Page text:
Place history

Our unique museum is located in the amazing and landmark Moscow location. It is erected well-short to the Kremlin and surrounded by China-city ancient quarters, every small street is shrouded in legends and mysteries of the past.

Solyanka Street – one of the oldest Moscow streets. It originated from the ancient trade route from Ryazan, Vladimir and Suzdal. Dmitry Donskoy with his cohorts passed through this road making his way to Kulikovo field in 1380. Old Russian chronicles narrate that in the times of Ivan III and Ivan the Terrible the west side of the street was taken in by meadows, the people called it Vasilevskiy’s meadows. Around the middle of the 17th century, the meadows were developed and built up with houses and estates of Moscow nobility. The palaces belonging to Volkonsky, Shakhovskoy, Pozharsky, Buturlin, and Naryshkin were located here. In the 17th century, the street was called Yauzskaya, as it leaded down to the bridge across the Yauza River. And from the 18th century, it was named Solyanka, since the barns of the Imperial Salt yard (rus. “Solyanoy dvor”) were located here in the 17-19th centuries.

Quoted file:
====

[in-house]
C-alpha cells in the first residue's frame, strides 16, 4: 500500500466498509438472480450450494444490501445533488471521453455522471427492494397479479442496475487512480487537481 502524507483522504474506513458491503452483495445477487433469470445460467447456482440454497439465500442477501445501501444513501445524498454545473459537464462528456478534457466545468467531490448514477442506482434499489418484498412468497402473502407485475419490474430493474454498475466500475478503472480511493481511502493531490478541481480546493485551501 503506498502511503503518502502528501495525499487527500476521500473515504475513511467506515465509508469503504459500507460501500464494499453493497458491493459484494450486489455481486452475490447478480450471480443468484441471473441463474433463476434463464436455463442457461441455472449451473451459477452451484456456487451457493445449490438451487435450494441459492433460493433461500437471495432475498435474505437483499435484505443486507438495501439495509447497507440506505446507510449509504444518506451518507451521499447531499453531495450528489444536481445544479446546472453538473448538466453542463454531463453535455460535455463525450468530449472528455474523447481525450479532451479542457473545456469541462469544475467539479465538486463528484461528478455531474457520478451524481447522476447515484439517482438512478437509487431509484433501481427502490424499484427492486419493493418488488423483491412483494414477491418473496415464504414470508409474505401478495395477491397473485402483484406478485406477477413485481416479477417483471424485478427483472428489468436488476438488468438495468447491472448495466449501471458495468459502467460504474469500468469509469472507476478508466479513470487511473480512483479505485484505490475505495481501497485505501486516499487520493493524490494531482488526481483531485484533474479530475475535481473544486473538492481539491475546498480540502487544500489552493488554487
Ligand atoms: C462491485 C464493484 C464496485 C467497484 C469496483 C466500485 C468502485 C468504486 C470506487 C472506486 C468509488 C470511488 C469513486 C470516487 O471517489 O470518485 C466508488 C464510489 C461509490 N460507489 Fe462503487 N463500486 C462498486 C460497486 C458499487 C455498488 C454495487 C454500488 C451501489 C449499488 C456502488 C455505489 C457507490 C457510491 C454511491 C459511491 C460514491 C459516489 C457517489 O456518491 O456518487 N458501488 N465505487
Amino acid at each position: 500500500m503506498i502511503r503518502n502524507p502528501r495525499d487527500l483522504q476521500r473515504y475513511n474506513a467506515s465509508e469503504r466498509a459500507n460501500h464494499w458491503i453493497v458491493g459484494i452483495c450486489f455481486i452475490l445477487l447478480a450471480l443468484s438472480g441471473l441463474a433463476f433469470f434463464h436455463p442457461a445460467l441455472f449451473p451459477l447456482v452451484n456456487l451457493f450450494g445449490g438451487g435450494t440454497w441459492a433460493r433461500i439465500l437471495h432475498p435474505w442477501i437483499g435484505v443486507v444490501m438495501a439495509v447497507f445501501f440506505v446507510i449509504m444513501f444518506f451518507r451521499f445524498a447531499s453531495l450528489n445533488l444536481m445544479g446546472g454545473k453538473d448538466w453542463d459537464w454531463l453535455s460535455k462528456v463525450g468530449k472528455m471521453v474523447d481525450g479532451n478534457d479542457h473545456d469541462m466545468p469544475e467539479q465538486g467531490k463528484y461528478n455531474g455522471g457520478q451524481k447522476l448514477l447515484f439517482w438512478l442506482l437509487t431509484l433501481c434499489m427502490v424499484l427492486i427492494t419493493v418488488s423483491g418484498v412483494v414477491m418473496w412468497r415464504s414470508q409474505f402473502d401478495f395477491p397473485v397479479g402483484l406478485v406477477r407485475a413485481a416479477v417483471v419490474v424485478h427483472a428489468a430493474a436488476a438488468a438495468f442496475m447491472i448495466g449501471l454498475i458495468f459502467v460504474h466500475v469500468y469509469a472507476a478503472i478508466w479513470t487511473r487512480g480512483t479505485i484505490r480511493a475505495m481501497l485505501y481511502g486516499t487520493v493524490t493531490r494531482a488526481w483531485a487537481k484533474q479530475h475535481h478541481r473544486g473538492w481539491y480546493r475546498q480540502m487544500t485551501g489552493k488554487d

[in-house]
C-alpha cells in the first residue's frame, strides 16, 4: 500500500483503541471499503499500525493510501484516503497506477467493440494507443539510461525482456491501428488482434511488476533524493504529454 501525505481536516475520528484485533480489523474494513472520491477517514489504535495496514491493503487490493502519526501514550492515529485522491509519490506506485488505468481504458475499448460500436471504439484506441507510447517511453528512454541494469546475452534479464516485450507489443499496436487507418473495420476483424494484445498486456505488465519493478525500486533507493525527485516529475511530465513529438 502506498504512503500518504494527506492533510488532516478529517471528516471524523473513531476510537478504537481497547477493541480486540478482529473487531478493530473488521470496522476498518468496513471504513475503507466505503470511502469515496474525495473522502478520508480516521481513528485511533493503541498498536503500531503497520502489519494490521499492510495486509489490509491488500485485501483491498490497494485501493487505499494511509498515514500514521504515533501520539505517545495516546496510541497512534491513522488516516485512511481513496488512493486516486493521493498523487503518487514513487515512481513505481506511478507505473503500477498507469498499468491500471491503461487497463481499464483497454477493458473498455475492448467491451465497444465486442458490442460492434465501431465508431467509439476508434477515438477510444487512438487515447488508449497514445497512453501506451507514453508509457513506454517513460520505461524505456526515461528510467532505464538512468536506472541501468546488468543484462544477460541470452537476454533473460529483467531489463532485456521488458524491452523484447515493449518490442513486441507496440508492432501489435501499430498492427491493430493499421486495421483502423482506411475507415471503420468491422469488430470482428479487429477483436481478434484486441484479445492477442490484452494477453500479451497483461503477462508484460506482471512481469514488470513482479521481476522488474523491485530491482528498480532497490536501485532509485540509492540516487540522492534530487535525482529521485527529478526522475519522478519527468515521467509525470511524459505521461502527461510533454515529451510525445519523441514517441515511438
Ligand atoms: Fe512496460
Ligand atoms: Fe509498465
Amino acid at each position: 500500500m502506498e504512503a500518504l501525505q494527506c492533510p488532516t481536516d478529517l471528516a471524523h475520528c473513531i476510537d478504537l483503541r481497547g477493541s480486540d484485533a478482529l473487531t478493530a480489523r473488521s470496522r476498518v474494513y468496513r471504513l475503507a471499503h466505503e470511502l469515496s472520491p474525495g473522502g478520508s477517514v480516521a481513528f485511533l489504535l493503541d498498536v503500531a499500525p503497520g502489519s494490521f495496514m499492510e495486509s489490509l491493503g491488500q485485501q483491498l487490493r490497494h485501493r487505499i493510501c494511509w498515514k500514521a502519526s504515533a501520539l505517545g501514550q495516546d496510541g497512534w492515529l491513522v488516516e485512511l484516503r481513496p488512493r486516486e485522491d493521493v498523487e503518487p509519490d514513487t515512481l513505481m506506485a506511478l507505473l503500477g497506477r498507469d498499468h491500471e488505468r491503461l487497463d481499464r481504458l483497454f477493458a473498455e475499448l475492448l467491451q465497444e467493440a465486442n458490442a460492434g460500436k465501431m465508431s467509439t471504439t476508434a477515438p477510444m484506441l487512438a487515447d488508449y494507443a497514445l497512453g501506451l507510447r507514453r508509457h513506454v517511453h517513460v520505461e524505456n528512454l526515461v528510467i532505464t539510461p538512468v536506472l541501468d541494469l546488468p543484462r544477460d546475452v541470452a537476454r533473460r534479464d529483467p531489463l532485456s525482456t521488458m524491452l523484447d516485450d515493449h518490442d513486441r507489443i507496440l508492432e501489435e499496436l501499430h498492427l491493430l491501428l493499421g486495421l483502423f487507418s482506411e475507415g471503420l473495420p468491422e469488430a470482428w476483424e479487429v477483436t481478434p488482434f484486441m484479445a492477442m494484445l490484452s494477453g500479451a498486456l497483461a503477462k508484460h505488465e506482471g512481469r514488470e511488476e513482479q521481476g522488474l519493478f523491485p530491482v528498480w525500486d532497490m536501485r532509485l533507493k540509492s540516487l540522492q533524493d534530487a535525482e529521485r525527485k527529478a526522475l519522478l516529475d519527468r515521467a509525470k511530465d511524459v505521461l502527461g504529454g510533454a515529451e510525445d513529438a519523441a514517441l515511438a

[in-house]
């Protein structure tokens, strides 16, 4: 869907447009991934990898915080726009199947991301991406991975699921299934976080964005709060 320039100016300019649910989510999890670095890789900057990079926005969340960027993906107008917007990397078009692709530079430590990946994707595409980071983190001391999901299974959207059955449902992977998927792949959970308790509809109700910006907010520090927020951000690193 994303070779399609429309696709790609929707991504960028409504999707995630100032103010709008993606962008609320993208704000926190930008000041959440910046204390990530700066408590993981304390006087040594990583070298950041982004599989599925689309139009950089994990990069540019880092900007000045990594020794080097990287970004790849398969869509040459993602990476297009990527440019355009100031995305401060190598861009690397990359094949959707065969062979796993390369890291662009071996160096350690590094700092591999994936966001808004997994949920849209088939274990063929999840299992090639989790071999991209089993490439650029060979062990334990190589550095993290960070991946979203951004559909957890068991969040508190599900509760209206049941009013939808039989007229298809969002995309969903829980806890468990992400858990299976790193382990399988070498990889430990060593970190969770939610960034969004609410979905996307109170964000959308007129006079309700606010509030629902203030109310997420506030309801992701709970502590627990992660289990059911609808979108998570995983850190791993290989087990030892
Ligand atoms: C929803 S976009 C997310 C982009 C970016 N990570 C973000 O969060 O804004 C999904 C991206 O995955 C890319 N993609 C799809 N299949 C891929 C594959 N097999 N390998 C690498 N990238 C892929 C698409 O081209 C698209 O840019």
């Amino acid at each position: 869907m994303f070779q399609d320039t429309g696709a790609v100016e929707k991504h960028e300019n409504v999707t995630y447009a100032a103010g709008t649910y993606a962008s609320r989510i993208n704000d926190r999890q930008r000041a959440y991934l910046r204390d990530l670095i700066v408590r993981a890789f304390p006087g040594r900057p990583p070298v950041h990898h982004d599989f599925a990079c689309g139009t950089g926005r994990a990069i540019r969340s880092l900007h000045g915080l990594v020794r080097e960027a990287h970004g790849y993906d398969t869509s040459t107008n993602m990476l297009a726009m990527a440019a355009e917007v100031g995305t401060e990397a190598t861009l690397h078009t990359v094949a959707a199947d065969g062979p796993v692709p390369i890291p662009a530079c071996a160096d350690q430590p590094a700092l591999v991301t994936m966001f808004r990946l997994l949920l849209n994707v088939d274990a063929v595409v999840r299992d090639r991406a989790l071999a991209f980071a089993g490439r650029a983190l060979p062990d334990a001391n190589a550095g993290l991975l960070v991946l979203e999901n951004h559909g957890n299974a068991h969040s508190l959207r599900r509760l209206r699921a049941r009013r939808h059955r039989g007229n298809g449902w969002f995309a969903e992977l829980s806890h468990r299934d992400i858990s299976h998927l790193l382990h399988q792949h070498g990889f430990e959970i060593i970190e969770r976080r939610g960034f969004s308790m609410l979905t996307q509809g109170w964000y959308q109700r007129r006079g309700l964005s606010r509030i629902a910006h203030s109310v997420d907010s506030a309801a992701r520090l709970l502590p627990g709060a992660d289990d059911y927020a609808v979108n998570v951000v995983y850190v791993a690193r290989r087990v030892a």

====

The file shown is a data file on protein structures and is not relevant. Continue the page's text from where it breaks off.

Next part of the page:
The 18th century was the time of active development of the street. It was the time when the architectural appearance and the character of the street were formed. The building of the Orphanage house, constructed in 1765-72 upon the project of the architect K. Blanc with M. Kazakov's participation, the group of the Board of Trustees’ buildings, created in 1823-28 by architects A. Grigoriev and D. Zhilyardi - were among the landmarks that were preserved in Solyanka street. The magnificent building of The Board of Trustees represented one of the major creations of the Russian empire style, and its monumental composition became the determining factor for the subsequent street building-up. The Medical Sciences Academy is located in this building in nowadays.

While constructing the building of our museum we were extremely careful to the neighborhood and our major task was the harmonious integration of the building in the existing specific street landscape. The project was continually reviewed and improved. The leading architects, art critics and specialists in urban culture history were involved in it. The verdict of experts upon termination of the construction was unanimous: the building of the Museum Collection was executed taking into account historical stylistics, fitted logically in the architectural ensemble of the street, having become its worthy completion and a new point of attraction for citizens and guests of the capital.